411 West Hines Street.

This corner store at Hines and Daniels Street once marked a boundary between black and white sections of West Hines Street. Daniel Street was the dividing line. Houses to the east — from Tarboro to Daniel — had white occupants; houses from Daniel to Warren were black-occupied rentals; and west from Warren, they were white again.

The three black-occupied blocks were on the northern edge of Daniel Hill neighborhood. The 1941 Hill’s Wilson, N.C., city directory clears shows the sharp racial demarcations — African-American households are designated (c) — and Bartholomew’s Grocery as the gatepost at 411 West Hines. Note that the rules of segregation would not have prevented black customers from crossing the street to patronize, though they would have had to follow deference protocols inside.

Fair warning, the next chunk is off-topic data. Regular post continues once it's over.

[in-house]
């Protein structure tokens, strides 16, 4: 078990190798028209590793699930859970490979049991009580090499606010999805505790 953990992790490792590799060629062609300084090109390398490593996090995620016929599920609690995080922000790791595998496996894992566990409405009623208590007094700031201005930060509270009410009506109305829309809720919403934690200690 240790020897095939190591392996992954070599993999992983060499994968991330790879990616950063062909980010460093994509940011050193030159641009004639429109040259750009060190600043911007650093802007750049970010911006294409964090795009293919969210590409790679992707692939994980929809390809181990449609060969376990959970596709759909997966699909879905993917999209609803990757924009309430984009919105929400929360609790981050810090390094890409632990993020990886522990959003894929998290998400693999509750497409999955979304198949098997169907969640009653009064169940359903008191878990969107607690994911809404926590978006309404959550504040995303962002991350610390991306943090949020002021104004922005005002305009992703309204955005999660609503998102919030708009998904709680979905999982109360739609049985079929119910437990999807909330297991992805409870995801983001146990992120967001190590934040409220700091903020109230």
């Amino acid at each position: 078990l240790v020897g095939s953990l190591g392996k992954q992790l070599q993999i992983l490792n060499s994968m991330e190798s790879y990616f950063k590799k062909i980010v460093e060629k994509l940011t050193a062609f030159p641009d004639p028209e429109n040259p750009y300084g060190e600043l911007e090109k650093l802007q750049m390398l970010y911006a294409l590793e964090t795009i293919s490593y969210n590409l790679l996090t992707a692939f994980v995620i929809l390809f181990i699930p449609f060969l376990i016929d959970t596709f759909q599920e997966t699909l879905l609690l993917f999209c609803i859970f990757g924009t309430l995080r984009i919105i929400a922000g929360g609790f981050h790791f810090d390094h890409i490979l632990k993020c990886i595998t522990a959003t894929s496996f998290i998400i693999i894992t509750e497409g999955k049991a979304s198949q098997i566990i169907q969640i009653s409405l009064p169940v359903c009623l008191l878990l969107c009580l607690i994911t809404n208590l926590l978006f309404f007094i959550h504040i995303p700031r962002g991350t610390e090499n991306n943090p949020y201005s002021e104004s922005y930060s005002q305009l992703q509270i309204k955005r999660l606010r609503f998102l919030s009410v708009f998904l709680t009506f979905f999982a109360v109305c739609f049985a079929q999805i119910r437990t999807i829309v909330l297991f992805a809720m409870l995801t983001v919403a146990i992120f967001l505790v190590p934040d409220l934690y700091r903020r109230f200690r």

For an aerial view of the neighborhood in 1940, see here



  1. Grew up on Daniel Hill in 50’s. Blacks did live on Hines St. across from whites.
    Even the Elem. sch. 4 whites was on the
    corner that we walked passed 2 go 2
    Black sch. across town. Some of the white people were friendly.A white seamstress named ,Mrs. Drake sewed outfits 4 our parents. Also allowed us 2 use her telephone 2 make calls. Our parents were cooks or maids 4 a lot
    of the white community further.west.
    They actually walked 2 their jobs daily.
    It was close enough 4 our parents 2
    come at noon 2 check on us and 3
    return to cook their dinner.

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